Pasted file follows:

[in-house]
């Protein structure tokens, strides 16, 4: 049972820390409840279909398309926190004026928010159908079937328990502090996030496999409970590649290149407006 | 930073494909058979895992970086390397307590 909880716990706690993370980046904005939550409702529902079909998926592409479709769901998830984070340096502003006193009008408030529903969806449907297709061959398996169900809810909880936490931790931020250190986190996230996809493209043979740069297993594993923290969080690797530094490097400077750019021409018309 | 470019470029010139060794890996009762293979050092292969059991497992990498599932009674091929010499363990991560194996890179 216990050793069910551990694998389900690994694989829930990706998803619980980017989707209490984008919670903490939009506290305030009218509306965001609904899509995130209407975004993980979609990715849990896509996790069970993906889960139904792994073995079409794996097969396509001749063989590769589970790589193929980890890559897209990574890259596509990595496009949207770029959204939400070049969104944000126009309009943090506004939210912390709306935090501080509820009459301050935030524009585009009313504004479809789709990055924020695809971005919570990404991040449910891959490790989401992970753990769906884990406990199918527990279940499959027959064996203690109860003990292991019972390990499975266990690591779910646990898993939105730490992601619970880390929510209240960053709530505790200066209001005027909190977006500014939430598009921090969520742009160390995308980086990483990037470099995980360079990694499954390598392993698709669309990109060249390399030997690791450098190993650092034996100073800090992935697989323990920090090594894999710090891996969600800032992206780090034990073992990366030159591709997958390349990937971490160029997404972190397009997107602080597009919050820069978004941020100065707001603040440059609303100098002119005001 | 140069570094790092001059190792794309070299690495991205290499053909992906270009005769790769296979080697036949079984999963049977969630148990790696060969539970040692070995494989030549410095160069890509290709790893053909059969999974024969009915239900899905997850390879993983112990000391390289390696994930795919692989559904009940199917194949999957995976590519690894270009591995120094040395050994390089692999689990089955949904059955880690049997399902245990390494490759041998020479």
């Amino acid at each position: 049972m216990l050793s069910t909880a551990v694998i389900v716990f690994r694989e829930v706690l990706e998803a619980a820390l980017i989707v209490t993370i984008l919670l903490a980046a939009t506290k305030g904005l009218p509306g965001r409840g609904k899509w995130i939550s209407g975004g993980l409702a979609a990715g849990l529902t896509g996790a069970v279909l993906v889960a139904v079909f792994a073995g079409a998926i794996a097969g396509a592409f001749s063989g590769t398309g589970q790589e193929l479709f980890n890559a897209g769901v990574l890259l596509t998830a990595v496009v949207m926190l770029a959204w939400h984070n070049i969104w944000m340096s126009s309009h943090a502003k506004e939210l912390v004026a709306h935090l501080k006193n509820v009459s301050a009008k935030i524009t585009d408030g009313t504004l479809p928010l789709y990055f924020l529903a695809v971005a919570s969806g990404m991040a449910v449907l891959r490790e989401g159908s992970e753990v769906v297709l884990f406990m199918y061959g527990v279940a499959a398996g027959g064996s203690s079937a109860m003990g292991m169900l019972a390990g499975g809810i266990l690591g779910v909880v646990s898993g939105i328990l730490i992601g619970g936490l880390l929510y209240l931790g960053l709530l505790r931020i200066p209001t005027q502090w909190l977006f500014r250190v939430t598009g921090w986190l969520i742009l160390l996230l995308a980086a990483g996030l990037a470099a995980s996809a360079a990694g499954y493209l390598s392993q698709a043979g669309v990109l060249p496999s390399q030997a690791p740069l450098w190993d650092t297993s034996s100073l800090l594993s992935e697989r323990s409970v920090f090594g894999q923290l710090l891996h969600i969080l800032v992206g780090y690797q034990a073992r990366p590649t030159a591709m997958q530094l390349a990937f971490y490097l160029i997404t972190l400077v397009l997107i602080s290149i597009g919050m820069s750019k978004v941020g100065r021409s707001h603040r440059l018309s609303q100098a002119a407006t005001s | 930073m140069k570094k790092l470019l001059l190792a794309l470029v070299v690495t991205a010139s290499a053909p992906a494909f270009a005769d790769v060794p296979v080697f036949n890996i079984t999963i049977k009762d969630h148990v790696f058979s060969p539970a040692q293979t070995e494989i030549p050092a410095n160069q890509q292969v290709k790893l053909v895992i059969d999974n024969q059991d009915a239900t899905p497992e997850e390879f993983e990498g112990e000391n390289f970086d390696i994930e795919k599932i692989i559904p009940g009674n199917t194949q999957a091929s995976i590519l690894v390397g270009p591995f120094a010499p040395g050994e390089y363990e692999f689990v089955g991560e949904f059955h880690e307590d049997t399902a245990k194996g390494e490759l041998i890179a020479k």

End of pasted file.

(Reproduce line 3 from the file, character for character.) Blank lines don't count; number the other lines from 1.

């Amino acid at each position: 049972m216990l050793s069910t909880a551990v694998i389900v716990f690994r694989e829930v706690l990706e998803a619980a820390l980017i989707v209490t993370i984008l919670l903490a980046a939009t506290k305030g904005l009218p509306g965001r409840g609904k899509w995130i939550s209407g975004g993980l409702a979609a990715g849990l529902t896509g996790a069970v279909l993906v889960a139904v079909f792994a073995g079409a998926i794996a097969g396509a592409f001749s063989g590769t398309g589970q790589e193929l479709f980890n890559a897209g769901v990574l890259l596509t998830a990595v496009v949207m926190l770029a959204w939400h984070n070049i969104w944000m340096s126009s309009h943090a502003k506004e939210l912390v004026a709306h935090l501080k006193n509820v009459s301050a009008k935030i524009t585009d408030g009313t504004l479809p928010l789709y990055f924020l529903a695809v971005a919570s969806g990404m991040a449910v449907l891959r490790e989401g159908s992970e753990v769906v297709l884990f406990m199918y061959g527990v279940a499959a398996g027959g064996s203690s079937a109860m003990g292991m169900l019972a390990g499975g809810i266990l690591g779910v909880v646990s898993g939105i328990l730490i992601g619970g936490l880390l929510y209240l931790g960053l709530l505790r931020i200066p209001t005027q502090w909190l977006f500014r250190v939430t598009g921090w986190l969520i742009l160390l996230l995308a980086a990483g996030l990037a470099a995980s996809a360079a990694g499954y493209l390598s392993q698709a043979g669309v990109l060249p496999s390399q030997a690791p740069l450098w190993d650092t297993s034996s100073l800090l594993s992935e697989r323990s409970v920090f090594g894999q923290l710090l891996h969600i969080l800032v992206g780090y690797q034990a073992r990366p590649t030159a591709m997958q530094l390349a990937f971490y490097l160029i997404t972190l400077v397009l997107i602080s290149i597009g919050m820069s750019k978004v941020g100065r021409s707001h603040r440059l018309s609303q100098a002119a407006t005001s | 930073m140069k570094k790092l470019l001059l190792a794309l470029v070299v690495t991205a010139s290499a053909p992906a494909f270009a005769d790769v060794p296979v080697f036949n890996i079984t999963i049977k009762d969630h148990v790696f058979s060969p539970a040692q293979t070995e494989i030549p050092a410095n160069q890509q292969v290709k790893l053909v895992i059969d999974n024969q059991d009915a239900t899905p497992e997850e390879f993983e990498g112990e000391n390289f970086d390696i994930e795919k599932i692989i559904p009940g009674n199917t194949q999957a091929s995976i590519l690894v390397g270009p591995f120094a010499p040395g050994e390089y363990e692999f689990v089955g991560e949904f059955h880690e307590d049997t399902a245990k194996g390494e490759l041998i890179a020479k």